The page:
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Cleveland v. Policy Management Systems Corp.

526 U.S. 795 (1999)

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Cleveland v. Policy Management Systems Corp.

United States Supreme Court

526 U.S. 795 (1999)

Facts

Carolyn Cleveland (plaintiff) was awarded Social Security disability insurance (SSDI) benefits after she had a stroke and lost her job. Before she was fired, Cleveland asked her employer to accommodate her disability by providing her with additional training or with extra time to complete her assignments. The employer denied Cleveland’s request, and one week before she was awarded SSDI benefits, Cleveland filed suit against her former employer in a United States district court. There, Cleveland alleged that the employer fired her without reasonably accommodating her disability in contravention of the Americans with Disabilities Act of 1990 (ADA). To sustain her ADA claim, Cleveland asserted that she could perform the essential functions of her job with reasonable accommodations. The district court did not decide the case on the merits. Instead, the court granted summary judgment in favor of Policy Management Systems Corp. (defendant) after concluding that Cleveland was estopped from proving her ADA claim that she could perform the essential functions of her former job. The court based its conclusion on the fact that Cleveland was awarded SSDI benefits based on a claim that she was totally disabled. A court of appeals upheld the summary judgment, finding that application of the two laws presented a factual conflict. Cleveland filed a petition for writ of certiorari for a determination of whether receipt of SSDI benefits estops the recipient from simultaneously pursuing an ADA claim.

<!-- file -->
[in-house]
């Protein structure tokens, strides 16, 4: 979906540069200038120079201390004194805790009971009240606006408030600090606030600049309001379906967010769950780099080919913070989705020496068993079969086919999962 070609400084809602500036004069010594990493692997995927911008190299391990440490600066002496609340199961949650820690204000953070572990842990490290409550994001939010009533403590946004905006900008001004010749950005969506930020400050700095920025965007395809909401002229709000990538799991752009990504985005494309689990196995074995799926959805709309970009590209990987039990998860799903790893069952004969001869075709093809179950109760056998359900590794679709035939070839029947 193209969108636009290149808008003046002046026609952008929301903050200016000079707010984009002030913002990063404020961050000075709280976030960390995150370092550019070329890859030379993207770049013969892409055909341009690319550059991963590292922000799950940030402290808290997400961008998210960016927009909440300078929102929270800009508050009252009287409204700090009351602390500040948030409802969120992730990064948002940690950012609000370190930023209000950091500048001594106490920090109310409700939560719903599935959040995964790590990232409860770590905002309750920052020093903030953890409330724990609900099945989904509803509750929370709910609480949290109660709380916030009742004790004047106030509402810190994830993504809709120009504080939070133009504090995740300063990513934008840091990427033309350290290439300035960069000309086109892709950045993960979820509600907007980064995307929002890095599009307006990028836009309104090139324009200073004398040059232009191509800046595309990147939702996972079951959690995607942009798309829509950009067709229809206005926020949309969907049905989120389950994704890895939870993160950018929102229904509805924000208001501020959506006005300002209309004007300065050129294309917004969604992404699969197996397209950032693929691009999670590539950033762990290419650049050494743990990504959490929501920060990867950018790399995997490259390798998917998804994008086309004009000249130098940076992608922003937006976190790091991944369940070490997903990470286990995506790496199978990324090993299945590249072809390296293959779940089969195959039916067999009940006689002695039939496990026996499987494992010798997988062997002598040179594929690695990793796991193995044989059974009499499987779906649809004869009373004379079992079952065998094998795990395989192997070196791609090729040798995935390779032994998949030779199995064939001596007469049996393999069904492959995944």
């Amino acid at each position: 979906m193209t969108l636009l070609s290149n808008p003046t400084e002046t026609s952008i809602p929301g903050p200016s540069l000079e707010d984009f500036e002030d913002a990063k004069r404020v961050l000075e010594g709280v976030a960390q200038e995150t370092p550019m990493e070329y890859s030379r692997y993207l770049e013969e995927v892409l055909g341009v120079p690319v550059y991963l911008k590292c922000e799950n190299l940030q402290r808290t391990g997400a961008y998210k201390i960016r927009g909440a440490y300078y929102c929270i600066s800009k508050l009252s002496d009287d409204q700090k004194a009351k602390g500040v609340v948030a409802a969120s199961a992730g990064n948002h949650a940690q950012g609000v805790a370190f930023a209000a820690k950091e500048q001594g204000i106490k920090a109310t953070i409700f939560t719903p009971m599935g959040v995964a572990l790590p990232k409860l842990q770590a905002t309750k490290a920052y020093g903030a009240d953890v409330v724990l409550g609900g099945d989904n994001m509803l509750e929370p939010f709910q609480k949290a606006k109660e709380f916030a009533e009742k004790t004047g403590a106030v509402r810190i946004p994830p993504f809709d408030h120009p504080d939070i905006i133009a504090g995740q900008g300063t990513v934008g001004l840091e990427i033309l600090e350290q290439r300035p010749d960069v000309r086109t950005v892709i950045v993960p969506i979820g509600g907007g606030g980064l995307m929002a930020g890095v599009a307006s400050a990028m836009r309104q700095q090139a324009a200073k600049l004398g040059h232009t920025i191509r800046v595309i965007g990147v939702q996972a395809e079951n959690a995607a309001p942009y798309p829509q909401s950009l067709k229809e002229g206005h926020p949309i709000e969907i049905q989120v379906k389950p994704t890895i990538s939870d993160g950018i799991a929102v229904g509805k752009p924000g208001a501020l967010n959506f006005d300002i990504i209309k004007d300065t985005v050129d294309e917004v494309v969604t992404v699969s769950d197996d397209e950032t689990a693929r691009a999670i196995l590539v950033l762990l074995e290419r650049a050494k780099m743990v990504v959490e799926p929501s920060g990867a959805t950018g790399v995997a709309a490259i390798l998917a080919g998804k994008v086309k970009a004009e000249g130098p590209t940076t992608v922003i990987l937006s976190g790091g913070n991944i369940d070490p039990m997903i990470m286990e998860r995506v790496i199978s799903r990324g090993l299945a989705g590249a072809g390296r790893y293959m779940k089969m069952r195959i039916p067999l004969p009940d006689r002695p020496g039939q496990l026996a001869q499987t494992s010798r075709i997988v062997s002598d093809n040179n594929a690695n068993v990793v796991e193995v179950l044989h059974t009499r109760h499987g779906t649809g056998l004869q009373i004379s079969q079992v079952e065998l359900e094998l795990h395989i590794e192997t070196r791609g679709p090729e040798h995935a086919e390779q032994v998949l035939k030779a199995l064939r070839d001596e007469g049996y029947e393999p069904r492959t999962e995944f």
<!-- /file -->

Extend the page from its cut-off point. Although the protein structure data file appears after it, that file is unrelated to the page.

Rule of Law

Issue

Holding and Reasoning (Breyer, J.)

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